Telehealth bill urges CMS to remove roadblocks, expand telemedicine in Medicare

After a bill to expand telehealth in Medicare first introduced in 2016 made little headway on Capitol Hill, determined legislators are seeking a new way in, by introducing several telemedicine bills aimed at different areas of Medicare, with a goal to get at least one passed.

The Evidence-Based Telehealth Expansion Act of 2017 was revealed in a press release where Congresswoman Doris Matsui (D-CA), who introduced the bill along with Congressman Bill Johnson (R-OH), explained that “This legislation helps ensure that we’re integrating telehealth into the healthcare system in a cost-effective and patient-centered way.” Congressman Johnson went on to note that “This legislation would expand access to greatly needed telehealth services in Eastern and Southeastern Ohio. The bill Congresswoman Matsui and I have introduced aims to increase telehealth services through Medicare by removing some of the arbitrary barriers to access currently in place.”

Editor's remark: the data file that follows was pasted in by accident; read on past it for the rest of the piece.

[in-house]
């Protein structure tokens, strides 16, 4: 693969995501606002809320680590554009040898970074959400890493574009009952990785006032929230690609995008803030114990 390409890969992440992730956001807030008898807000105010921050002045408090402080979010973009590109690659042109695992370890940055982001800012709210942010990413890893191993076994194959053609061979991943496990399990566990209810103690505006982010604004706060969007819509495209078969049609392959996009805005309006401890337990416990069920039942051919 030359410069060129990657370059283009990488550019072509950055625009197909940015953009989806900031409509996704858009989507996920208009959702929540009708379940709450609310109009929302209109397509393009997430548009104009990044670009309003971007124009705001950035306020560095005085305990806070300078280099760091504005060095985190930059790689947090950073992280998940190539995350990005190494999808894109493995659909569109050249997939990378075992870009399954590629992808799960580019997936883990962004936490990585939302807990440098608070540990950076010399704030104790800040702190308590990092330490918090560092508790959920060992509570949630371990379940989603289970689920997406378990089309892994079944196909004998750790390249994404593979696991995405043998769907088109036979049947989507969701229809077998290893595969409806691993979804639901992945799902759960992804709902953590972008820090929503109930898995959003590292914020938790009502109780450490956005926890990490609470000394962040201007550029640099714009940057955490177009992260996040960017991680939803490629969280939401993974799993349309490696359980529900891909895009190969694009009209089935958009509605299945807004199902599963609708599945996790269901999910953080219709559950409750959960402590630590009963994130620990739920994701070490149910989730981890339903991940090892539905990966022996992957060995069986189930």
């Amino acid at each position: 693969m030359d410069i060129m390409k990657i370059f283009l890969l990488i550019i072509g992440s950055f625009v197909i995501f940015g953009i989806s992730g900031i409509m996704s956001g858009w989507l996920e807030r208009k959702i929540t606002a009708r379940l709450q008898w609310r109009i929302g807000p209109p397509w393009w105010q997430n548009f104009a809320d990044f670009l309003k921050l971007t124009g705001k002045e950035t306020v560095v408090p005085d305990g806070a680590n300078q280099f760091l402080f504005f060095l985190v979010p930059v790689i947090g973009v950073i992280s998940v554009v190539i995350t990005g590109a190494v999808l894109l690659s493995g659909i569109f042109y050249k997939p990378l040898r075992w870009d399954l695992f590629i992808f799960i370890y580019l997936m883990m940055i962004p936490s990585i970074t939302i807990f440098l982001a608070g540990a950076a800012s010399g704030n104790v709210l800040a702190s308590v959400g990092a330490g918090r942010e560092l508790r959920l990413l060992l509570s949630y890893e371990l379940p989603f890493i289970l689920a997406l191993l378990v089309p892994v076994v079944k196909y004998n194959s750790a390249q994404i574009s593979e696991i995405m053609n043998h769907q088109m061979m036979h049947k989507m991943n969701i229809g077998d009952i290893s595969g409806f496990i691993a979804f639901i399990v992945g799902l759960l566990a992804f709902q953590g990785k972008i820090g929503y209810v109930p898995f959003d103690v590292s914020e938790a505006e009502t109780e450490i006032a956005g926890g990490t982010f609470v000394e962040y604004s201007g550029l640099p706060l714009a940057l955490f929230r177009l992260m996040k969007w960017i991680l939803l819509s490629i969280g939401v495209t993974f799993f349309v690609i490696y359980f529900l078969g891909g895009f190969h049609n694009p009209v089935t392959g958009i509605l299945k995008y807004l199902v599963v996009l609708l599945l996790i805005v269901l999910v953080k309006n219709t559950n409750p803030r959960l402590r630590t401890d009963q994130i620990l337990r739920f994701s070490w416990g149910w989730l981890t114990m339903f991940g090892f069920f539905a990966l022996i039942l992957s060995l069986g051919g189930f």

The bill would allow HHS Secretary Tom Price to review existing services in the Medicare program to determine which are appropriate for telehealth, and waive existing restrictions of those services. The Secretary would ensure that the service delivered via telehealth would either reduce spending while maintaining quality or improve quality without increasing cost.

mHealth Intelligence reports that Washington D.C. insiders have shared concerns about the bill passing due to its size and complexity.

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